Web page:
AASV Porcine Circovirus Associated Diseases committee meets at World Pork Expo
The AASV Porcine Circovirus Associated Diseases (PCVAD) committee met during the World Pork Expo in Des Moines, Iowa. The newly formed committee, chaired by AASV past-president Dr Tom Gillespie, held its first meeting to discuss the latest updates on the disease’s progression in North America and Europe, vaccine issues, case definitions, research topics, and database surveillance tools. Information provided by those in attendance indicates that PCVAD is severe in certain herds and production flows in concentrated pockets in hog-dense areas of the United States. The syndrome typically affects pigs in the early- to mid-finisher stage. Reports from the field and the research laboratory indicate that pigs that survive do not show reductions in growth rates and that it is not uncommon to observe a single pig in a pen exhibiting clinical signs.
Dr Joaquín Becerril and Dr John Harding gave similar reports regarding the current status of the disease in Mexico and Canada, respectively. Dr Becerril reported that the first case was reported in Mexico in 2001, and that currently there is a significant outbreak in northwestern Mexico. Dr Harding reported findings from a study which evaluated the differences in restriction fragment length polymorphism (RFLP) patterns between farms in Canada either clinically affected or clinically unaffected with PCVAD. The virus isolated from a majority of the clinically affected farms was identified as having a 3–2–1 RFLP pattern, compared to the 4–2–2 pattern observed on a majority of the clinically unaffected farms (Dr John Harding, unpublished data, 2006).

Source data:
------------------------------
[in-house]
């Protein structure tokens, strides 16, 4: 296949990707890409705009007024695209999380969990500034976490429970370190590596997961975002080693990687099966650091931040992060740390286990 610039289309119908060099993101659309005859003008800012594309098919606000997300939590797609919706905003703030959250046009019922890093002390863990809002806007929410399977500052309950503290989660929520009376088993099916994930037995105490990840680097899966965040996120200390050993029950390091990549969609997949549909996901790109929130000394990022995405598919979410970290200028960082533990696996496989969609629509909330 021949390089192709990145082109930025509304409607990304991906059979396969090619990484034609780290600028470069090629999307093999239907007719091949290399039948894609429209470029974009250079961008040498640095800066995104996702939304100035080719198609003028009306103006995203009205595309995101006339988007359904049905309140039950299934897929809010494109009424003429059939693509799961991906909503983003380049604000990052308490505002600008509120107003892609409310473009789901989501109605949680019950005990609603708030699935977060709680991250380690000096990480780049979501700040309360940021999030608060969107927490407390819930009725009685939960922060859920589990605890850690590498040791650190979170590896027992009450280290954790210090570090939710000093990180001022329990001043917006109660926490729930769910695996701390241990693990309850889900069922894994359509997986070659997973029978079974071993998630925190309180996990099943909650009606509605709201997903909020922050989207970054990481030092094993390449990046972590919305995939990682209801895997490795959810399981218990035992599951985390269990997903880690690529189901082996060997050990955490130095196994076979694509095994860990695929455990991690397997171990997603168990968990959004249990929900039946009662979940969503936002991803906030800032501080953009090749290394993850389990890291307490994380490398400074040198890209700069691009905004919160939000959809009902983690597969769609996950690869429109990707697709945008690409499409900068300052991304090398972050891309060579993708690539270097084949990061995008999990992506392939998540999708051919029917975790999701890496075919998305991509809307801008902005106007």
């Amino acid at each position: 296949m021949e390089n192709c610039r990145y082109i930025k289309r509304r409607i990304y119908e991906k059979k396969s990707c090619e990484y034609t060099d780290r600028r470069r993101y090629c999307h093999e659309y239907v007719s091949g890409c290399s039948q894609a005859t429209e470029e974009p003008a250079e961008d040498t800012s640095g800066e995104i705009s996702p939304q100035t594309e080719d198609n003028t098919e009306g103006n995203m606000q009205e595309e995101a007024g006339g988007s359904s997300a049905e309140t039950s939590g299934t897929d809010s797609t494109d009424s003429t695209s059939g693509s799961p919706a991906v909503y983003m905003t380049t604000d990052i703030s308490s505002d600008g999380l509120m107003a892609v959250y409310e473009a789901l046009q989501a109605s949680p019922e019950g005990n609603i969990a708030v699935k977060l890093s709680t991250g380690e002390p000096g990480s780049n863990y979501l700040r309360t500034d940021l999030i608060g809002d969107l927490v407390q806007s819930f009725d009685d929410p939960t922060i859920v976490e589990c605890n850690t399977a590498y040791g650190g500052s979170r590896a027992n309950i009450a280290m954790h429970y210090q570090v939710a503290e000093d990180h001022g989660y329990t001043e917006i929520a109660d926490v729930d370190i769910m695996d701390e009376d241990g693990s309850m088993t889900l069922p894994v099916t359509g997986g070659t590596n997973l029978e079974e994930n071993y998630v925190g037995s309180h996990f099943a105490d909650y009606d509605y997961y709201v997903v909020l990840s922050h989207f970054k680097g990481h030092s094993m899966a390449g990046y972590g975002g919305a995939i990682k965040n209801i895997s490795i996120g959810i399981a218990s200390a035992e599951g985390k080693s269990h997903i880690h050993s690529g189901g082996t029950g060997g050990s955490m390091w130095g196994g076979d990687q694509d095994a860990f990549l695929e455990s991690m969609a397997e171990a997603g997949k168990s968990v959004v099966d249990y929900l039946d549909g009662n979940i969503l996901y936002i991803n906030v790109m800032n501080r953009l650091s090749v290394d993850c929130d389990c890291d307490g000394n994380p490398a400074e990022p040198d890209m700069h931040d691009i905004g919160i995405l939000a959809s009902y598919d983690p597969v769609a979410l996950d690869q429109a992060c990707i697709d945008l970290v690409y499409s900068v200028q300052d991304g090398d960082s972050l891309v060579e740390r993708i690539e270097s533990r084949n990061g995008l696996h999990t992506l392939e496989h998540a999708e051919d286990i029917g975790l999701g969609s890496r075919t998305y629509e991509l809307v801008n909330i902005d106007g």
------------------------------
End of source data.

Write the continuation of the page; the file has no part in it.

There was much discussion about strain variation and its significance relative to virulence and vaccine efficacy. The group expressed concern about the ability of current polymerase chain reaction (PCR) tests to detect different strains and the apparent link between the severe outbreaks currently being observed and a strain isolated in France. Practitioners were cautioned about making inferences regarding vaccine selection on the basis of genetic analysis of the virus. At this point, the viral genotype implications are not well understood.
The committee also discussed anecdotal reports regarding vaccine efficacy following field use in the United States, Canada, and Europe. Currently, three commercial vaccines are available on the global market. Some committee members emphasized that pigs from vaccinated or naturally infected sows are likely to have significant maternal antibodies that may block development of active immunity. They stressed the importance of vaccinating piglets after maternal antibody has declined.